For the life of me, I cannot understand why ANY person, claiming Christianity, could turn around and say that the concept of intelligent design was foreign to them. What deity are they worshiping, anyway? The God of Christianity is the Creator of the universe and has left evidence of Himself all through it (see Romans 1, or go outside and check out your average bug). Specified complexity that is not by natural law and far removed from a reasonable probability abounds.

    But Baylor is uncomfortable with the scientific evidence that indicates that...

    OK. I just would never want one of my own children to be indoctrinated by that approach.
     
  6. Houstonian

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    Dismantling the Polanyi Institute is only one occurrence within a very large university system. I realize that it is difficult to stomach the hurt of a friend, but is it really fair to brand the university as non-Christian just because it did not see fit to keep the program.
     
  7. John Wells

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    Joshua Villines, a minister(?) said, "You can be a deeply committed Christian without feeling the need to take Genesis literally.

    Do I get to choose what I don't take literally also? Fair's fair! OK, I choose Matthew, Mark, Luke, and John! Gone . . . zippo . . . outta there!! Your turn! OK, I threw out three more than you, so you can pick three more books to toss! Amazingly disgusting! :(
     
  8. DocCas

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    Come on, John! Tell us what you really think! :D :D [​IMG] :cool:
     
  9. ellis

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    My understanding, from news articles I have read (not from biased, one sided web sites) in Baptist publications is that the "dismantling" of the Polyani Institute at Baylor was a financial issue and the instigation of a conflict in the university community by the director of the center. Apparently, some personnel policies were violated.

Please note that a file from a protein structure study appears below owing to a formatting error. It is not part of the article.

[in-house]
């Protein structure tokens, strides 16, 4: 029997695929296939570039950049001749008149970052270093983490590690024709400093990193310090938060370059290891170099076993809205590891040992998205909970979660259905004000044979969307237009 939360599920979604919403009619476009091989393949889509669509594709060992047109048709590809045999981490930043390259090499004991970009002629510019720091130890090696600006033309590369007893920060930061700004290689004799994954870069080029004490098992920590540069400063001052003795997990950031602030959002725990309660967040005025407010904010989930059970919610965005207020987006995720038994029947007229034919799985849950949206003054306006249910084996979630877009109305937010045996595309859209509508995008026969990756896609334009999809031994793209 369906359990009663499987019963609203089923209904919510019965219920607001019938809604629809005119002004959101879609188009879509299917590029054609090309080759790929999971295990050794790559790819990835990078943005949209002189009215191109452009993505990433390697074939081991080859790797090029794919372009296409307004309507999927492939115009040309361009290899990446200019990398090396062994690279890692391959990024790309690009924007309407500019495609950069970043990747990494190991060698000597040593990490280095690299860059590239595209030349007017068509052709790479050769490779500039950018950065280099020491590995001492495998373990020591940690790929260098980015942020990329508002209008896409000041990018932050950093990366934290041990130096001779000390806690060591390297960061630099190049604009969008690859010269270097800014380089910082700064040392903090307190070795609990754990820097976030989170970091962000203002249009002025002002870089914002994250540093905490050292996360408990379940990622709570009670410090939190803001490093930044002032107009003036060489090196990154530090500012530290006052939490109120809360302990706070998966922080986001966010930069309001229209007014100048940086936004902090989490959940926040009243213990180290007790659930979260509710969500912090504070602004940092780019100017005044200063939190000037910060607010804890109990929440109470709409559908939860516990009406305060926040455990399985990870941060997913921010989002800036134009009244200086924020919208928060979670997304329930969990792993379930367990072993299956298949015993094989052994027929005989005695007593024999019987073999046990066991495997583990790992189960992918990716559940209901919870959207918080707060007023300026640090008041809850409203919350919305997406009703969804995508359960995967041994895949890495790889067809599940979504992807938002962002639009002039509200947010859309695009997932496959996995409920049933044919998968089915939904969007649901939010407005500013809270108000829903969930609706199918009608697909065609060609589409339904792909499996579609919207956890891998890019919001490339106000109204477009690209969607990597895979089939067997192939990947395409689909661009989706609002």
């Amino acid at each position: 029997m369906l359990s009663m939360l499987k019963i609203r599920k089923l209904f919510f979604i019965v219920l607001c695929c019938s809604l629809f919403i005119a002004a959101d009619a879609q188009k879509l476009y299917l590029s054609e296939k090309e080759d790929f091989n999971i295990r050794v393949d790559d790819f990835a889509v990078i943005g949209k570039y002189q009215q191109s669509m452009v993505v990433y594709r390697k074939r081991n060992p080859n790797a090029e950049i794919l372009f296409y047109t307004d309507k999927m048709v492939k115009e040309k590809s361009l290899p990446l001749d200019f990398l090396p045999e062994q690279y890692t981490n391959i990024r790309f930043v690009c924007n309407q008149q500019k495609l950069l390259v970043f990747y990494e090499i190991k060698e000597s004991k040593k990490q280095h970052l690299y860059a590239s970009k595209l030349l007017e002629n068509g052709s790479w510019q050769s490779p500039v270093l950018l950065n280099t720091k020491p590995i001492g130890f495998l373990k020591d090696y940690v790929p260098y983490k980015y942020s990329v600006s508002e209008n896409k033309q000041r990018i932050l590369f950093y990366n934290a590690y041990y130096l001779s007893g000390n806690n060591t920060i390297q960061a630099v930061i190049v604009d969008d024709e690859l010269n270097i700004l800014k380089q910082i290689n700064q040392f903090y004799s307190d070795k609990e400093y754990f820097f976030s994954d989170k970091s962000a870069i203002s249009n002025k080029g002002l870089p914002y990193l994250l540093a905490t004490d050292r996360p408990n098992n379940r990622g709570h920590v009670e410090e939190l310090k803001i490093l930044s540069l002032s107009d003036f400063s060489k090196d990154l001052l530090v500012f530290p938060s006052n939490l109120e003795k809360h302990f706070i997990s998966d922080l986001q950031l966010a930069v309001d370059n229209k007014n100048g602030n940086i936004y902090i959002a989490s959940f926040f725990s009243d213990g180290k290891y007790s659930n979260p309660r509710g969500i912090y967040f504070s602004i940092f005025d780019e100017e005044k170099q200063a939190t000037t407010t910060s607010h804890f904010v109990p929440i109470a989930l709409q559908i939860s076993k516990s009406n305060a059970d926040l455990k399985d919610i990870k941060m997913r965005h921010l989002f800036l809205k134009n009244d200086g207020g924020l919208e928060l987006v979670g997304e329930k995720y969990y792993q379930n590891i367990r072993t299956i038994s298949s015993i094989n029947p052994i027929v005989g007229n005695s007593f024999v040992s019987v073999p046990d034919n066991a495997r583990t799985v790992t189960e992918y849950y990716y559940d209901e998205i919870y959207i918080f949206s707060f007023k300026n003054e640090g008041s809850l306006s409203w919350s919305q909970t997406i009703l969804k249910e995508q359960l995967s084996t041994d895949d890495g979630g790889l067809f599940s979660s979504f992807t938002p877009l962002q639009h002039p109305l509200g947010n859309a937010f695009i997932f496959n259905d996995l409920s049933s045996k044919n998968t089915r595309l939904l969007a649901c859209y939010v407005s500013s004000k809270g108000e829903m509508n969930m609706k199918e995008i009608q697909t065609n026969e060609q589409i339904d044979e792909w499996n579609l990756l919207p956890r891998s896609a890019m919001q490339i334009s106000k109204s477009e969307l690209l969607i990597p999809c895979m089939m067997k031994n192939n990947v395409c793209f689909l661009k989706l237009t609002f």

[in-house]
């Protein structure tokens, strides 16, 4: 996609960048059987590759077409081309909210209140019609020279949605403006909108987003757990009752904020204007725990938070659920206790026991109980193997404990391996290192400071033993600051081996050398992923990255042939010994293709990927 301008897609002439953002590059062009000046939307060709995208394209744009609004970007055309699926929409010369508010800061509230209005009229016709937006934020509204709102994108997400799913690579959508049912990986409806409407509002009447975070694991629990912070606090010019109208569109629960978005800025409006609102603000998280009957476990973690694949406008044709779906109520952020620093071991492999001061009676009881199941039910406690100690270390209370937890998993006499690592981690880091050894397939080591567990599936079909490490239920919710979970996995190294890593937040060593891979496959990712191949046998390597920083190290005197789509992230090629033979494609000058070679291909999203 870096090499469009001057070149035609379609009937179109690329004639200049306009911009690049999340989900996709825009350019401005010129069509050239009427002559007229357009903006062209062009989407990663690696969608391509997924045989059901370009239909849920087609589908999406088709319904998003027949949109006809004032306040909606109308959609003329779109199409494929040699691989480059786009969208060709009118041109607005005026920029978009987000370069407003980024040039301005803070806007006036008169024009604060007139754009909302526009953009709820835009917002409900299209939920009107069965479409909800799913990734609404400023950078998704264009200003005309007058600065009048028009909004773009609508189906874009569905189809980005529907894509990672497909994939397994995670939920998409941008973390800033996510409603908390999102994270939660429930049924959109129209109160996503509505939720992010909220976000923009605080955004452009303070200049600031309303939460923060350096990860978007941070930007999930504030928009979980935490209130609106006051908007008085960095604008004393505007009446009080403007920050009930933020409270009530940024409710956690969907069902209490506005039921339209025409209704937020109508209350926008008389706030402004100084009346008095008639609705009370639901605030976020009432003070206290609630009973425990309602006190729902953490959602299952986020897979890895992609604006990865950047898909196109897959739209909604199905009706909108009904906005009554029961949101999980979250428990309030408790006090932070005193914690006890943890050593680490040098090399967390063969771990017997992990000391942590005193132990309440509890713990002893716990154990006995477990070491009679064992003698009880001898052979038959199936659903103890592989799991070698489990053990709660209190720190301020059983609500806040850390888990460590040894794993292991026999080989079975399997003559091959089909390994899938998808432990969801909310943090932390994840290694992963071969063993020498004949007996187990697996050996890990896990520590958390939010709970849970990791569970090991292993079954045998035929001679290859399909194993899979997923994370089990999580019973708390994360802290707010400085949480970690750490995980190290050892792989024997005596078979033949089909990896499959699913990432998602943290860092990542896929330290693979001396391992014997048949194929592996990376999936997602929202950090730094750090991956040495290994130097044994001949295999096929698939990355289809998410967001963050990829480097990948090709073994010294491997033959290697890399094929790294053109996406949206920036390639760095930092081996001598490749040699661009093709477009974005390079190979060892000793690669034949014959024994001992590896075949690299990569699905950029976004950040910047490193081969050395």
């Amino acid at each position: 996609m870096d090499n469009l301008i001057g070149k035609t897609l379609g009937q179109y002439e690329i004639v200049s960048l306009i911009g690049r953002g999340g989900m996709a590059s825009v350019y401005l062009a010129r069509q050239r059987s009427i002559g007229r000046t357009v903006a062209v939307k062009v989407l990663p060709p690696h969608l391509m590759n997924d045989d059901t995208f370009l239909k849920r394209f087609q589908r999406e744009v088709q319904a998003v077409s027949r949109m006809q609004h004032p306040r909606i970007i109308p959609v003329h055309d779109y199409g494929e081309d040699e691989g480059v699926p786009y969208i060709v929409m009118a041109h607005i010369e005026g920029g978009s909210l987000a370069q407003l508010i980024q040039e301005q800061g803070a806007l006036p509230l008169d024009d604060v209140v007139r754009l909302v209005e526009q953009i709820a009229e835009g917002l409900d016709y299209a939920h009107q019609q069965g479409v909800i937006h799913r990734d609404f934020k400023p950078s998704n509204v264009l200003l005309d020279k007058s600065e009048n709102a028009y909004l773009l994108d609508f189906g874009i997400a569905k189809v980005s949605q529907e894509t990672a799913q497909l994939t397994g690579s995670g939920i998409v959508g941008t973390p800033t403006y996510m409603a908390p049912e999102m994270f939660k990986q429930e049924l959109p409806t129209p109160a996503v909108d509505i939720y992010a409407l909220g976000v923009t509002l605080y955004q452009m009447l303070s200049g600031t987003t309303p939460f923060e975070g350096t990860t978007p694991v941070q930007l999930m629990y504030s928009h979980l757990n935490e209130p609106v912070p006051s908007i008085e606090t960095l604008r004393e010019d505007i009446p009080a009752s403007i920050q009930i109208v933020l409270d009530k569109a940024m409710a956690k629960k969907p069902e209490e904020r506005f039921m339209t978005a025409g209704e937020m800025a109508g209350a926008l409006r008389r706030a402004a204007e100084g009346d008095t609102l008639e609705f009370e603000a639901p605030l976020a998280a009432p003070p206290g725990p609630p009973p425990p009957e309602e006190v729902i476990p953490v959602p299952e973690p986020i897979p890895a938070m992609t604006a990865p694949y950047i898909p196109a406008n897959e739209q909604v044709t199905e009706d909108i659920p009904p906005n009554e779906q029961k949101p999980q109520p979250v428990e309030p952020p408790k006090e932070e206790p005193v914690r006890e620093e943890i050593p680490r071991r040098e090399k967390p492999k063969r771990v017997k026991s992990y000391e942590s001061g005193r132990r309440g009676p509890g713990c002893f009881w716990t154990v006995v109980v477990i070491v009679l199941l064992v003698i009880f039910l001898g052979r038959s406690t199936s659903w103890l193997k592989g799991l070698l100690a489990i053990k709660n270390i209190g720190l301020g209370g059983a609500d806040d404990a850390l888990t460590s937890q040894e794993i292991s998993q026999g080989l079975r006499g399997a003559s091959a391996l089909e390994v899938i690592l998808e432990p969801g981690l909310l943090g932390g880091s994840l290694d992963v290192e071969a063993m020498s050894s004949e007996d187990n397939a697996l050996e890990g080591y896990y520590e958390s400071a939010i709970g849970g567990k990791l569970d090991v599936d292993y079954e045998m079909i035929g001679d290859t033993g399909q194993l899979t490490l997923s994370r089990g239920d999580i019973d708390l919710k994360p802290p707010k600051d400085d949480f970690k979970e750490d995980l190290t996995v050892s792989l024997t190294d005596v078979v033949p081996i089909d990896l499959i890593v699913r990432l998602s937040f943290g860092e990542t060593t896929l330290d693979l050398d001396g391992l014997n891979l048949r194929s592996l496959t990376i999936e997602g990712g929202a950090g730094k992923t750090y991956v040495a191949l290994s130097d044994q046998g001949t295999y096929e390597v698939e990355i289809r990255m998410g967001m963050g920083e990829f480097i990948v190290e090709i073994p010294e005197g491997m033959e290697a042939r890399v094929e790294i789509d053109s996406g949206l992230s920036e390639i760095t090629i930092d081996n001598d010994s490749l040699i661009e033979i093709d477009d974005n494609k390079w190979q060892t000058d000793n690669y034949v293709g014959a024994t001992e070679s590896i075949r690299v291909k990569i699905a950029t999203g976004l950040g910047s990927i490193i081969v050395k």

You know, I see a pattern here. When a Christian institution that is not controlled or related to fundamentalist Baptists is extolled and is successful in its mission and ministry, the fundamentalists just can't seem to stand it, and come out with great bitterness to tear it up. Its like you guys just get all bent out of shape when someone who does not acknowledge your approach to the Christian faith reaches some level of recognition and achievement.

    Baylor University is the largest Baptist university in the world, and produces more ministers and missionaries than any other school. Its impact and influence in Baptist life over its nearly 160 year existence is unparalleled among Christian institutions in America.

    If some of the dumpy little schools run by fundamentalists would clean up their house a little bit, raise their educational and academic (and spiritual) standards, and at least agree with one another on a few things rather than bickering and fighting back and forth over who's the best and who's not, they could achieve some of the same things.
     
  10. Helen

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    I have Bill's 'from the horse's mouth' email. Let me get permission to post it here.

    The short form is that he was hired by Baylor to institute the Polanyi Center. He did. He held an incredibly successful conference there (The Nature of Nature)that was attended by at least one Nobel prize winner among many other quite distinguished scientists. There was no financial problem involved as they sold out.

    However, the Intelligent Design group made the Darwinian apologists look rather silly a number of times, and since Baylor is advocating evolution over Genesis, that didn't go over awfully well with the professors. They then complained bitterly that the President had 'commissioned' Bill Dembski without consulting them and so much pressure was put on that Bill was demoted and the Polanyi Institute disbanded.

    That left Bill with a contract and nothing to do. They have since 'reorganized' his job description and he is fulfilling it.

    And I don't care how large or how 'successful' Baylor is -- advocating evolution over a straightforward reading of Genesis and trust that God knows what He is talking about marks them as a school I would not trust with the education of my own children. The issue was not even 'young earth creationism'! It was simply that nature gives evidence of Intelligent Design (thus inferring a Designer, true, but that is not the province of the ID movement) vs. the Darwinian concept that life as we see it both now and in the fossil record came about through time, chance, mutations, and natural selection. When a Christian University cannot cope with the concept of intelligent design, the Christians who are trusting it are in major trouble!